There’s a certain irony that the summer’s big blockbuster book seems to share its name with the way most of this summer has turned out, isn't there? I’ve seen at least 50 shades of grey clouds of late. I know the sunshine has finally made a very welcome appearance, but until the last couple of days, I thought we'd skipped straight through to November. I meant to post this last week while the weather was still all miserable, but I've been busy, so here you go now.
I saw something recently about 50 Shades of Grey, suggesting that because seemingly the entire female population of the country is engrossed in reading a rather mucky book and, well, getting a bit jiggy, there’s going to be a baby boom in about 8 months time. Hmmm. The entire female population except me, obviously. I honestly have no interest in reading about someone else’s made up sex life, I read the first couple of chapters as a free download, and I prefer my reading matter to be a bit better written. If you want to read it, that's your choice, but I've never been one for over-hyped bandwagons - I still haven't read Harry Potter for the exact same reason.
Anyways, I then spotted something else while I was randomly clicking around the outer regions of the internet, saying that a deficiency in vitamin D can affect men's sperm counts, and as we all know, vitamin D is the sunshine vitamin, made by our bodies on exposure to the sun, something there's been a lack of this summer thanks to the 50 shades of grey clouds. So, is there going to be a baby boom or not then? Maybe mother nature is just making sure that even if the women of the UK are getting a bit frisky, there’s no real risk of a population explosion because the blokes are all shooting blanks due to the weather!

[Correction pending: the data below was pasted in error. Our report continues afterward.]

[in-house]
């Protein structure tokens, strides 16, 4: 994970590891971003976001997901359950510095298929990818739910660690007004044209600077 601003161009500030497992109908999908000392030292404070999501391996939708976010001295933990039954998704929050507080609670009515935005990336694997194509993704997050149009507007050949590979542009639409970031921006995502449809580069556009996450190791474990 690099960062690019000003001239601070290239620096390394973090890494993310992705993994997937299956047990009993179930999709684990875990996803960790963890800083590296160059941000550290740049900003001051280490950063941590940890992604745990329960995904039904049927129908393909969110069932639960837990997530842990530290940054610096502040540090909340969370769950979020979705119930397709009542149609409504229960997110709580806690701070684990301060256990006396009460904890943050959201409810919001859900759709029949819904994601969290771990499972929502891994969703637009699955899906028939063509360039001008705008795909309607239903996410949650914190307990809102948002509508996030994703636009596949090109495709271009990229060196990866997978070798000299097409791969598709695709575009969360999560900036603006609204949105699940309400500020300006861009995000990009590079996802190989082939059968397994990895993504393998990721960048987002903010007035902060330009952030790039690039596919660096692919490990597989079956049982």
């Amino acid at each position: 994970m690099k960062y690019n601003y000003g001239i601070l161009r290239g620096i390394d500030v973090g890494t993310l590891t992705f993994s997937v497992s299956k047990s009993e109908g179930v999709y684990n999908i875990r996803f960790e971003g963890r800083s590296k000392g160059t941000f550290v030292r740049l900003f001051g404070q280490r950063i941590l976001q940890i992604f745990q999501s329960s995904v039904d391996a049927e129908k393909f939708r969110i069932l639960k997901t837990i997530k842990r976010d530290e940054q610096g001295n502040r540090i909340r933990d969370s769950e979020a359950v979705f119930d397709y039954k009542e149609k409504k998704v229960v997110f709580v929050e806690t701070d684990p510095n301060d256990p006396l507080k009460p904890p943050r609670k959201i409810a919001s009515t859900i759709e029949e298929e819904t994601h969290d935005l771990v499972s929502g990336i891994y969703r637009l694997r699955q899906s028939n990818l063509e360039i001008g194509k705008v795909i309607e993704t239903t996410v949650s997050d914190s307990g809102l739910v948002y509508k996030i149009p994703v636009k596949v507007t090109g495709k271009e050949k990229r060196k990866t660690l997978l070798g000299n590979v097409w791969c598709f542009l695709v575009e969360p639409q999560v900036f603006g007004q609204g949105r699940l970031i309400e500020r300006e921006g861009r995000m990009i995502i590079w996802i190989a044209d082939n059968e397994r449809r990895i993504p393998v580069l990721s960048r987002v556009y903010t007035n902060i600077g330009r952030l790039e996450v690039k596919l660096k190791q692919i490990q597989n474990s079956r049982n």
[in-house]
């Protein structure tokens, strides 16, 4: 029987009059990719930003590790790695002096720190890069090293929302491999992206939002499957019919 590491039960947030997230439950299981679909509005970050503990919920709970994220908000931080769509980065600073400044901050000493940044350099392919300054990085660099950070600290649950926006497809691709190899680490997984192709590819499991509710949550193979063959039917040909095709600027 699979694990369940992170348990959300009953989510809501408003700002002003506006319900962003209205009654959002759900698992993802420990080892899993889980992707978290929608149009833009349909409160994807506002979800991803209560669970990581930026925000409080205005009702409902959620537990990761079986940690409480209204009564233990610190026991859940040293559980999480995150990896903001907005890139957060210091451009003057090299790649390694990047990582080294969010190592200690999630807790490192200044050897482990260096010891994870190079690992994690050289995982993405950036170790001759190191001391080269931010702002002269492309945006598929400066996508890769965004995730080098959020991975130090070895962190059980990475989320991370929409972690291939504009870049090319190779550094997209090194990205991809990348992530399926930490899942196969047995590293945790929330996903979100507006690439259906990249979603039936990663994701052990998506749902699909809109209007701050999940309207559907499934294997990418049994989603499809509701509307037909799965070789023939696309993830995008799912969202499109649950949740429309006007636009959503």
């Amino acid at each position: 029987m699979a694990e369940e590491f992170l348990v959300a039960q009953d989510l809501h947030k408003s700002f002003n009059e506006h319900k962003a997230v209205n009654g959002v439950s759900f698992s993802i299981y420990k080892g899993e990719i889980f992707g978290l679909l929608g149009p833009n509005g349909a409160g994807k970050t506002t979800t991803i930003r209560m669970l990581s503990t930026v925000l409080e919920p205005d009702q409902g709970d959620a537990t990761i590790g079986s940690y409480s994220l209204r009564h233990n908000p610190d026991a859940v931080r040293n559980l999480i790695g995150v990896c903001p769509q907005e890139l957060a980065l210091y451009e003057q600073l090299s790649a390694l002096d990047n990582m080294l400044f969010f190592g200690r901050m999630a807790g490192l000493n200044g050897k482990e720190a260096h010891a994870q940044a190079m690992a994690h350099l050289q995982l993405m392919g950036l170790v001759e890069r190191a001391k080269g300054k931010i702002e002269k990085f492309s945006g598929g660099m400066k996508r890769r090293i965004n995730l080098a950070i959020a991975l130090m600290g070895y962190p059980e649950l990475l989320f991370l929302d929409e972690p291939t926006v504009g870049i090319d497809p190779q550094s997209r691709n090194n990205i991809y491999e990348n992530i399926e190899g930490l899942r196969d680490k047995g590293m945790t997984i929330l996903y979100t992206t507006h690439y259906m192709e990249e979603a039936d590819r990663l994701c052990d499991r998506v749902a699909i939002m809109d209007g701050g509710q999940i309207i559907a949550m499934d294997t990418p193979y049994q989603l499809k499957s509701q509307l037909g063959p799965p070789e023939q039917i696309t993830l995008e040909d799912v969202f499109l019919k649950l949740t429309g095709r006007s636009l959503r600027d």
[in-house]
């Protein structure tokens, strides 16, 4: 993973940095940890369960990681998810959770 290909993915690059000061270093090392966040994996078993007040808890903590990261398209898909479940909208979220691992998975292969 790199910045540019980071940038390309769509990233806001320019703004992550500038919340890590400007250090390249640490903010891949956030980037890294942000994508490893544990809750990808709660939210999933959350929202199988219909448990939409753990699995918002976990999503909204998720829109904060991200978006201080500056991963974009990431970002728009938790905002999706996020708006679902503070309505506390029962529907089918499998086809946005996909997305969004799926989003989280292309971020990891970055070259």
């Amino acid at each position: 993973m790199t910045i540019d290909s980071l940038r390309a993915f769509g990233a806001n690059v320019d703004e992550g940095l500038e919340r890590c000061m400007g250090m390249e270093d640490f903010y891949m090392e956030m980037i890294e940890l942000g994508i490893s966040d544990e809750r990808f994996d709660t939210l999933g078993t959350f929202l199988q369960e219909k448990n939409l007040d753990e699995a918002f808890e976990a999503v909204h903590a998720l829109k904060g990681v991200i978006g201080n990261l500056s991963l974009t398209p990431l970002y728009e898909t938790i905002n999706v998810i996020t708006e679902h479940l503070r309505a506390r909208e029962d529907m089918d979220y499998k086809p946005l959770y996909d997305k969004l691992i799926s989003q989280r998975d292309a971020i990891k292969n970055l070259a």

Well, I can't do much about your fella's little fella, I'm afraid. Tell him to pop to the shops & buy some supplements if you're worried that all your jiggy might go to waste. But there's a more serious side to all this cloud. The months of April - October are the only time in the UK that our bodies have chance to make vitamin D, which we store up for the rest of the year. In adults, that's one thing, but in children, with their growing bodies, it can present a major health risk.
Leanne Olivier, nutritionist and spokesperson for growingupmilkinfo.com, comments: “Vitamin D is known as the sunshine vitamin. The cloud cover on rainy days has an obvious effect on sunlight, making the sky dark and grey; however, what are less obvious are the knock-on effects of a miserable summer’s days on our toddlers’ health.
“It doesn’t just mean less time playing outdoors; this reduction in exposure to sunlight can be really significant - especially between the ages of one and three years, when toddlers experience a huge period of growth and development and need essential nutrients to support this.”
With the poor weather we’ve been experiencing, it’s more important than ever that toddlers get enough vitamin D from their daily diet.
British children’s vitamin D-poor diets1, combined with low uptake of supplementation, a lack of knowledge amongst parents about their specific nutritional needs, plus a typically British summer, mean toddlers could really be missing out. All toddlers are considered to be vulnerable to low vitamin D in the diet while those who rarely play outside, don’t eat oily fish, don’t take supplements, or who have darker skins2 or cover up for cultural reasons are thought to be particularly at risk.
In the absence of summer sun, nutritionist Leanne recommends a simple combined approach parents can take to ensure toddlers are meeting their vitamin D needs:
· Take a daily children’s supplement of vitamins A, C and D
· Give two 150ml beakers of Growing Up Milk daily providing about 70 per cent of a toddler's daily recommended nutrient intake of vitamin D
· Include food sources of vitamin D in the diet: oily fish once a week and fortified margarines and breakfast cereals, egg and liver!
· Enjoying the summer (April-Oct) sun safely, while taking care not to burn, can provide the benefits of vitamin D
Statistical information in this post comes from the Toddler Census, a survey of over 1000 mothers carried out in July 2011.
1. Bates B et al. National Diet and Nutrition Survey 2008/09-2009/10
2 Advisory Committee on Nutrition. Update on Vitamin D. Position statement by the Scientific Advisory Committee on Nutrition. London. TSO, 2007